How can Oxfam deal with uncertainty?
Turning to my own workplace, Oxfam ‘does’ uncertainty on a daily basis. But we could do it more intentionally. This includes not trying to close down uncertainty too soon, being clear about where we can offer no guarantees. Oxfam is rethinking its next ten-year strategy, an ideal opportunity to factor in uncertainties. Here’s my three questions we should ask on how uncertainty affects our work.
- Are we clear about what kinds of uncertainties we deal with and what level of certainty can be promised? We can’t be uncertain around fraud detection or safeguarding. Yet we must accept relatively uncertain paths of campaigning on tax reform or shifting social norms around gender-based violence. Working in alliance raises further questions on thinking through and dealing with uncertainties.
- How can we communicate what uncertainties we are accepting and what ones we have mitigated against? Not an easy one, given the value attached to contracted deliverables and the obsessive measurement disorder common in international development. Measurability gives the illusion of certainty, when in some contexts judgement may matter more.
- What ways do we have to acknowledge and navigate uncertainties? And are they good enough? Each of Oxfam’s main areas of work have processes to manage some of the uncertainties and keep work feasible, relevant, accountable and safe.
- Humanitarian crises are arenas of deepest uncertainties. When, how many, where, whose needs – these questions unfold with a daily dynamic. Processes to manage these include trends analysis to spot creeping crises and ticking timebombs, categorising new acute crises despite the many uncertainties of on-the-ground information, tracking where improvements are needed, and daily stocktakes of developments and needs.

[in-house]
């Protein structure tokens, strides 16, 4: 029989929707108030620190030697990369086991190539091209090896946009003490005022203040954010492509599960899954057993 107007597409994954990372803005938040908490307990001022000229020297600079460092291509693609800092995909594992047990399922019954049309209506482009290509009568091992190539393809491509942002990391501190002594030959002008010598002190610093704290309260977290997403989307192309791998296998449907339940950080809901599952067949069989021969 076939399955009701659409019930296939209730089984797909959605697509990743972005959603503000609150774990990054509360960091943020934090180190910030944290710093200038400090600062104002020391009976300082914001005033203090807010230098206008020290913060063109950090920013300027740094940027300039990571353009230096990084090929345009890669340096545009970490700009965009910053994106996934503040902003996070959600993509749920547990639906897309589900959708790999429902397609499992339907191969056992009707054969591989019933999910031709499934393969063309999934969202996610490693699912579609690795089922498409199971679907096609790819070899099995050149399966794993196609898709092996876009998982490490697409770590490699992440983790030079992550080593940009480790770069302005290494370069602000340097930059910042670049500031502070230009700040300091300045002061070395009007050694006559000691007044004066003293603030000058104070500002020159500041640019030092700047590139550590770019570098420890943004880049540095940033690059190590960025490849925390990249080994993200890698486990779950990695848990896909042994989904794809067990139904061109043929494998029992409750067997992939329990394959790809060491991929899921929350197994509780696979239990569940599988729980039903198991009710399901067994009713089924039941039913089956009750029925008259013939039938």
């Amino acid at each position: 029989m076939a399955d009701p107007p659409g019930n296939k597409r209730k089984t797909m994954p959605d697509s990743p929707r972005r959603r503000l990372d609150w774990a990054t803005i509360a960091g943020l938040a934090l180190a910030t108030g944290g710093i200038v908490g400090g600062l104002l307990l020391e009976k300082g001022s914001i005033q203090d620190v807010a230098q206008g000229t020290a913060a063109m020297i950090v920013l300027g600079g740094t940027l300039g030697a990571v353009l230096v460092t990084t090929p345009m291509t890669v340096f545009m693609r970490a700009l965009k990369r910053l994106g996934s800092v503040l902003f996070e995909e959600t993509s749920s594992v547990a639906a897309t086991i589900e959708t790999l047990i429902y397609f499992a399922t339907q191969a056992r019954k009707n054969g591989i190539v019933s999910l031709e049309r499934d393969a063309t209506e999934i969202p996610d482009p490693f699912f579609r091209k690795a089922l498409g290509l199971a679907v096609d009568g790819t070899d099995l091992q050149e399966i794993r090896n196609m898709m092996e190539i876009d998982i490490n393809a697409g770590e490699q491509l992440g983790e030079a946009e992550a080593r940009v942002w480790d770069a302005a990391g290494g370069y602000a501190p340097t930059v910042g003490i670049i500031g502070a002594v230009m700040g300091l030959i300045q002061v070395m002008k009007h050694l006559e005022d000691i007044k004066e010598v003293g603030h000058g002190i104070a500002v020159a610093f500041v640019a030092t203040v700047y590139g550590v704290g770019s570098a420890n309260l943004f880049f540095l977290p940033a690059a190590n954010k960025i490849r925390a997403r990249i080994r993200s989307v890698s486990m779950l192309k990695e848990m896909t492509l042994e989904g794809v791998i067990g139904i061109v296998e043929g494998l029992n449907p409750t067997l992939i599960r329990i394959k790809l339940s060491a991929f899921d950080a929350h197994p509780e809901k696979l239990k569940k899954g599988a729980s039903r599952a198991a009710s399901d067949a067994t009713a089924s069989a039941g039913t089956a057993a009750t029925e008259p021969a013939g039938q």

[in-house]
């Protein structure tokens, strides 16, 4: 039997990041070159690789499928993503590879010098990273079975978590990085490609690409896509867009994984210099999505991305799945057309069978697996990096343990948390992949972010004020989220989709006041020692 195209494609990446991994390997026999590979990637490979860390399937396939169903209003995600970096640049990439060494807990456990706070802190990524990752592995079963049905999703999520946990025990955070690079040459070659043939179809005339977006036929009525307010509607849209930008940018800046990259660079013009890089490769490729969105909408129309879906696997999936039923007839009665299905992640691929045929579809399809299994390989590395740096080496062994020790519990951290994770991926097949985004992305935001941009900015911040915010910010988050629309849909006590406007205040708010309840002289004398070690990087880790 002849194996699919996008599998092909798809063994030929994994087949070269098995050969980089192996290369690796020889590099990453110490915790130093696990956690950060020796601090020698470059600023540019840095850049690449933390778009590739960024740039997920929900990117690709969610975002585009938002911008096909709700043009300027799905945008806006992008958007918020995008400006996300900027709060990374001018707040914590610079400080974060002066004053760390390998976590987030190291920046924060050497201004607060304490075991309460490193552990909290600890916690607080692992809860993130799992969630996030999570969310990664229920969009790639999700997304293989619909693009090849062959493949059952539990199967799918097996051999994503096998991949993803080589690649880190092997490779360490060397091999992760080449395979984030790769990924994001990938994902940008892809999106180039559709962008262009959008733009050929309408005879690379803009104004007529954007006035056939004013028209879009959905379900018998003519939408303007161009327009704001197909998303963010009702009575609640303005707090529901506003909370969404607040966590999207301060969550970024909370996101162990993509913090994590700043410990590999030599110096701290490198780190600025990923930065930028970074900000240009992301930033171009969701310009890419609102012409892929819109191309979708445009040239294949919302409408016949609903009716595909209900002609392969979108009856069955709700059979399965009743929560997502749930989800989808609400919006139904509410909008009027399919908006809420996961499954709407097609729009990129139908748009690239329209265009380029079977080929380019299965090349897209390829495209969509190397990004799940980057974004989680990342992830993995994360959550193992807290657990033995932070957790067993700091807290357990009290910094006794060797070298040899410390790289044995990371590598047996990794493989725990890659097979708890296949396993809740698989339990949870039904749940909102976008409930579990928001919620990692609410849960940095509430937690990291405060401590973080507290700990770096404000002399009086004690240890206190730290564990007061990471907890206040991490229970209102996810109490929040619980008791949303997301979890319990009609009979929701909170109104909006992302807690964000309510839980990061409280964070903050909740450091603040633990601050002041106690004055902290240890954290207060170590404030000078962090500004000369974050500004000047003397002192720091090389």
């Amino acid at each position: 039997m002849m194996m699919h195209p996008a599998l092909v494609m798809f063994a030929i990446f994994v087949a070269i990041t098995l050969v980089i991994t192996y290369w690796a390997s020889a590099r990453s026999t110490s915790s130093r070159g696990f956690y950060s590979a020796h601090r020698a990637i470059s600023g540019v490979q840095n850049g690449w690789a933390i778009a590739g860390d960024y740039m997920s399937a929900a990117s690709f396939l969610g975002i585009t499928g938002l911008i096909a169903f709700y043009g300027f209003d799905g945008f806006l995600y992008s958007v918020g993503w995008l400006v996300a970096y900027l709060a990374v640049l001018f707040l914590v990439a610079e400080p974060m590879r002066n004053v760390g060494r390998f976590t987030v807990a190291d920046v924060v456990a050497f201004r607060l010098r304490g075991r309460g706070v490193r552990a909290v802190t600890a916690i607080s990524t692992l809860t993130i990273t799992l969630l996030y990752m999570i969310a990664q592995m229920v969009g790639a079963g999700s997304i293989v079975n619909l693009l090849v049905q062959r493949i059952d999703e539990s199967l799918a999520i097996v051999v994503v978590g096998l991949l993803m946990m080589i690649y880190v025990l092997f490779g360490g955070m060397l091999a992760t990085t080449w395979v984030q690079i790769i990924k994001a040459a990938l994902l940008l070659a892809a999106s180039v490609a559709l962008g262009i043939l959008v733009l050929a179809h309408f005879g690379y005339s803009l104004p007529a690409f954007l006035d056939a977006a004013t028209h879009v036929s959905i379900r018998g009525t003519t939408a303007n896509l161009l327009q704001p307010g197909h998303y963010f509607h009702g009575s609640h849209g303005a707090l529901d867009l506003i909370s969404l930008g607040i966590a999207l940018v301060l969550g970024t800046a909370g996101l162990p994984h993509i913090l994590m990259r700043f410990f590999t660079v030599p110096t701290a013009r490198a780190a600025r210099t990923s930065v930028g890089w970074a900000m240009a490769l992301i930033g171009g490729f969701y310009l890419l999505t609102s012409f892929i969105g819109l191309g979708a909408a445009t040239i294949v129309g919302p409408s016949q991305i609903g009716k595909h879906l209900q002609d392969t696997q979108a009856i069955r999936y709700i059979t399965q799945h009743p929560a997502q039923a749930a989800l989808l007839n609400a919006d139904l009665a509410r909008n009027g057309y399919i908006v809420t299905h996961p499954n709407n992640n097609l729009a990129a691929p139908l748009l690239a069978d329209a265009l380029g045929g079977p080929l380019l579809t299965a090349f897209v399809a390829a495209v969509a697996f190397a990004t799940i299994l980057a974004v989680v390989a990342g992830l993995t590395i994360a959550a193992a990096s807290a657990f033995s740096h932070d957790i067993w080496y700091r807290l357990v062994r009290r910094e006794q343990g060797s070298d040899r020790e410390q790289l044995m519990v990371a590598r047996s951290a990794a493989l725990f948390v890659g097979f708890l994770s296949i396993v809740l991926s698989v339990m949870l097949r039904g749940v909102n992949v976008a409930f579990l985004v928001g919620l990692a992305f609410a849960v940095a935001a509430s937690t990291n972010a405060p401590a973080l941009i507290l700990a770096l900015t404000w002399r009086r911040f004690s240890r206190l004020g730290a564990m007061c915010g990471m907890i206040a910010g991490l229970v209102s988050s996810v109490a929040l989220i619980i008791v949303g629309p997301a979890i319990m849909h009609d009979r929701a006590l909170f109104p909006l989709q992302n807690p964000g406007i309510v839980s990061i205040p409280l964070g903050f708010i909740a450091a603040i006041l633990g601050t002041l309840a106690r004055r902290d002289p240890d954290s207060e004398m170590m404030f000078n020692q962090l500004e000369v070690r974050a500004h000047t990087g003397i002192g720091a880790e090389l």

- On-ground change efforts include gender-transformative agribusiness investments, water and sanitation in fragile contexts, and climate adaptation for farmers. Theories of change and regular stocktake of changes keep outcomes feasible and ways of working effective. Innovation with intentional learning efforts should reduce uncertainties over time.
- Campaigning on issues like easing the unpaid care burden, essential services, or fair wages in value chains, requires a long term game plan. It’s not hard to make visible unacceptable inequalities and propose alternatives but the rocky road to change asks for constant revisiting of goals, tactics and the underlying evidence base. Learning across influencing efforts can only reduce some of the inherent uncertainties of long-term influencing.
A mind-boggling universe of uncertainties beckons, and with it the temptation to reduce them through a swamp of risk management processes. For those weary of uncertainty, the discussions also stressed we should be wary of certainty. To paraphrase Emery Roe’s pragmatic words: Uncertainty is a great starting point for further analysis of ways in which it can be managed. Uncertainty can convey information. It can be identified, categorized, bounded by its impact on a set of specified conditions which have been identified as potential precursors to events and failures that must never happen.
About the author
Irene Guijt is Head of Research and Publishing at Oxfam Great Britain.
This article is one of a series of blog posts reflecting on the STEPS symposium The Politics of Uncertainty: Practical Challenges for Transformative Action.
Uncertainties can make it hard to plan ahead. But recognising them can help to reveal new questions and choices. What kinds of uncertainty are there, why do they matter for sustainability, and what ideas, approaches and methods can help us to respond to them?
Find out more about our theme for 2019 on our Uncertainty theme page.